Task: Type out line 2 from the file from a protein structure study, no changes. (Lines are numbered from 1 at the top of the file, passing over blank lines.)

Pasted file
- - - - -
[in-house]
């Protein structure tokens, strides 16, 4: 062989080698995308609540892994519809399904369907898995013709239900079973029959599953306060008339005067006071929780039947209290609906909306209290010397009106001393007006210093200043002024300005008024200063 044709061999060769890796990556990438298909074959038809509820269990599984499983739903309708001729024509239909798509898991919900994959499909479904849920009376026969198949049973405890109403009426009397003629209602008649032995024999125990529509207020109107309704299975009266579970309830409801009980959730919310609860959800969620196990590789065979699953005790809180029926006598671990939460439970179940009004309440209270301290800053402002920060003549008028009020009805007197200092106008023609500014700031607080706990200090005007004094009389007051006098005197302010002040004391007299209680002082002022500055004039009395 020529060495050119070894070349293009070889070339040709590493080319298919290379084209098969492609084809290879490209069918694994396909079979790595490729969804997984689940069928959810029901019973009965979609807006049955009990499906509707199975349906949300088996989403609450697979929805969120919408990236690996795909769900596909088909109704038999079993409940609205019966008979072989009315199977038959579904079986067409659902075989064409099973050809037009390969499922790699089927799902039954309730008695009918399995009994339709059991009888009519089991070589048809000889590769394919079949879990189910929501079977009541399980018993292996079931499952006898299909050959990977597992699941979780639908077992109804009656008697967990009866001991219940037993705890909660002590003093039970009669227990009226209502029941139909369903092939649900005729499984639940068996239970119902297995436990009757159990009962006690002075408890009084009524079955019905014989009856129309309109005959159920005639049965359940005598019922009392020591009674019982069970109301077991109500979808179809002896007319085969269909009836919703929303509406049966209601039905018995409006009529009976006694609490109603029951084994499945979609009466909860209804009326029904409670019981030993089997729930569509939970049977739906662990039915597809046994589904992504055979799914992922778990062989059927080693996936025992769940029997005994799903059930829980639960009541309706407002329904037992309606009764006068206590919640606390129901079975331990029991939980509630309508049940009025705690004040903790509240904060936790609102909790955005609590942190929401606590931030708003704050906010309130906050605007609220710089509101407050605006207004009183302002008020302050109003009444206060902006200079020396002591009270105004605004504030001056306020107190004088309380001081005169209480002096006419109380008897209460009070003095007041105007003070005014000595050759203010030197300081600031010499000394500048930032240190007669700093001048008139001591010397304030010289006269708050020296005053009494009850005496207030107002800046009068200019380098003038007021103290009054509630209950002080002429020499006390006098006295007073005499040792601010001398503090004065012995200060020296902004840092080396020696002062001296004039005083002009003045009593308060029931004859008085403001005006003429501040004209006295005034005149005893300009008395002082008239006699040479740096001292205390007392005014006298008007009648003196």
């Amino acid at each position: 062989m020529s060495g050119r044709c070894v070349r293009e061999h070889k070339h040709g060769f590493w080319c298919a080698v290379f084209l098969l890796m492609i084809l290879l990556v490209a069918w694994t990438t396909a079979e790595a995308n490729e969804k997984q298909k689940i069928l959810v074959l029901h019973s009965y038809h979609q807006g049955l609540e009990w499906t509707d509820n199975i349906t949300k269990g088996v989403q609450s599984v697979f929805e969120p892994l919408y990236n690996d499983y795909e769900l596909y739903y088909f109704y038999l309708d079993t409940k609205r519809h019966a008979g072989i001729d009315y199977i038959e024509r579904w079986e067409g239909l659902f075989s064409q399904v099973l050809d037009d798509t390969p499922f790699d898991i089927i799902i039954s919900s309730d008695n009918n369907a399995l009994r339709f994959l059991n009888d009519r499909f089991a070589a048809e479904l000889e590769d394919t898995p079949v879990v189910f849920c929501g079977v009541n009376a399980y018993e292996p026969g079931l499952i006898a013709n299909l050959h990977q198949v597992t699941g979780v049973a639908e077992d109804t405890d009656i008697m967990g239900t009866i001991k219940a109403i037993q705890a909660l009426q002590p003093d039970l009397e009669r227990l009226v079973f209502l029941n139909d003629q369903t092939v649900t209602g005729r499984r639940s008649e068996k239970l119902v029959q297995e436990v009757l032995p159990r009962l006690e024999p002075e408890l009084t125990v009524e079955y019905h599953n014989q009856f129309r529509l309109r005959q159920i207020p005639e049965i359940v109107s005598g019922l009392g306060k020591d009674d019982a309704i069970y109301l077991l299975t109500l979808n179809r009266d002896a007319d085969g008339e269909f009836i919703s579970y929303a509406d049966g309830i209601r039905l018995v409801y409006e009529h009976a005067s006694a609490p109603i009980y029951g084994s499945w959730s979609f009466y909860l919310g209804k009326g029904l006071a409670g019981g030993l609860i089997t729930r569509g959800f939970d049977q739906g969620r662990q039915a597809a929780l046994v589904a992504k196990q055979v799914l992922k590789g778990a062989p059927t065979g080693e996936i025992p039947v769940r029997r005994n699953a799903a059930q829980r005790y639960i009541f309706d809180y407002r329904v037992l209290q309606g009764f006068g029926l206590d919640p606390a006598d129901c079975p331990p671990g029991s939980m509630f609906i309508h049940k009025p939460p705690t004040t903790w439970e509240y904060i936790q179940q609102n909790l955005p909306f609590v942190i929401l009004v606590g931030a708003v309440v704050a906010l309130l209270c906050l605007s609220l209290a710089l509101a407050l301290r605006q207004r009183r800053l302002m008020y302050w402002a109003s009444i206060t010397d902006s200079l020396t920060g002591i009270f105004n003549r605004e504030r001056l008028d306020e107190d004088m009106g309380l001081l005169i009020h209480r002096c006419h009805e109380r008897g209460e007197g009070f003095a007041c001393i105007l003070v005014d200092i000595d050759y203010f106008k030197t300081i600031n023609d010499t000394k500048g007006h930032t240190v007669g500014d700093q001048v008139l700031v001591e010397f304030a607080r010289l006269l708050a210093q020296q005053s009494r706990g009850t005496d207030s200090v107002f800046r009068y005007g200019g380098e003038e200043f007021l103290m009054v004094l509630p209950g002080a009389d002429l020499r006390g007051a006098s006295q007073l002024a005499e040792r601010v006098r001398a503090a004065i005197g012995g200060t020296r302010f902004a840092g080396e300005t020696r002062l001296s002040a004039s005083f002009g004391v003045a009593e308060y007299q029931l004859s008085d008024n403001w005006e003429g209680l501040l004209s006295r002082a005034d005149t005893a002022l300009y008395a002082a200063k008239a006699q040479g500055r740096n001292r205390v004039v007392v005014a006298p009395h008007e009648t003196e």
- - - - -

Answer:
């Protein structure tokens, strides 16, 4: 062989080698995308609540892994519809399904369907898995013709239900079973029959599953306060008339005067006071929780039947209290609906909306209290010397009106001393007006210093200043002024300005008024200063 044709061999060769890796990556990438298909074959038809509820269990599984499983739903309708001729024509239909798509898991919900994959499909479904849920009376026969198949049973405890109403009426009397003629209602008649032995024999125990529509207020109107309704299975009266579970309830409801009980959730919310609860959800969620196990590789065979699953005790809180029926006598671990939460439970179940009004309440209270301290800053402002920060003549008028009020009805007197200092106008023609500014700031607080706990200090005007004094009389007051006098005197302010002040004391007299209680002082002022500055004039009395 020529060495050119070894070349293009070889070339040709590493080319298919290379084209098969492609084809290879490209069918694994396909079979790595490729969804997984689940069928959810029901019973009965979609807006049955009990499906509707199975349906949300088996989403609450697979929805969120919408990236690996795909769900596909088909109704038999079993409940609205019966008979072989009315199977038959579904079986067409659902075989064409099973050809037009390969499922790699089927799902039954309730008695009918399995009994339709059991009888009519089991070589048809000889590769394919079949879990189910929501079977009541399980018993292996079931499952006898299909050959990977597992699941979780639908077992109804009656008697967990009866001991219940037993705890909660002590003093039970009669227990009226209502029941139909369903092939649900005729499984639940068996239970119902297995436990009757159990009962006690002075408890009084009524079955019905014989009856129309309109005959159920005639049965359940005598019922009392020591009674019982069970109301077991109500979808179809002896007319085969269909009836919703929303509406049966209601039905018995409006009529009976006694609490109603029951084994499945979609009466909860209804009326029904409670019981030993089997729930569509939970049977739906662990039915597809046994589904992504055979799914992922778990062989059927080693996936025992769940029997005994799903059930829980639960009541309706407002329904037992309606009764006068206590919640606390129901079975331990029991939980509630309508049940009025705690004040903790509240904060936790609102909790955005609590942190929401606590931030708003704050906010309130906050605007609220710089509101407050605006207004009183302002008020302050109003009444206060902006200079020396002591009270105004605004504030001056306020107190004088309380001081005169209480002096006419109380008897209460009070003095007041105007003070005014000595050759203010030197300081600031010499000394500048930032240190007669700093001048008139001591010397304030010289006269708050020296005053009494009850005496207030107002800046009068200019380098003038007021103290009054509630209950002080002429020499006390006098006295007073005499040792601010001398503090004065012995200060020296902004840092080396020696002062001296004039005083002009003045009593308060029931004859008085403001005006003429501040004209006295005034005149005893300009008395002082008239006699040479740096001292205390007392005014006298008007009648003196």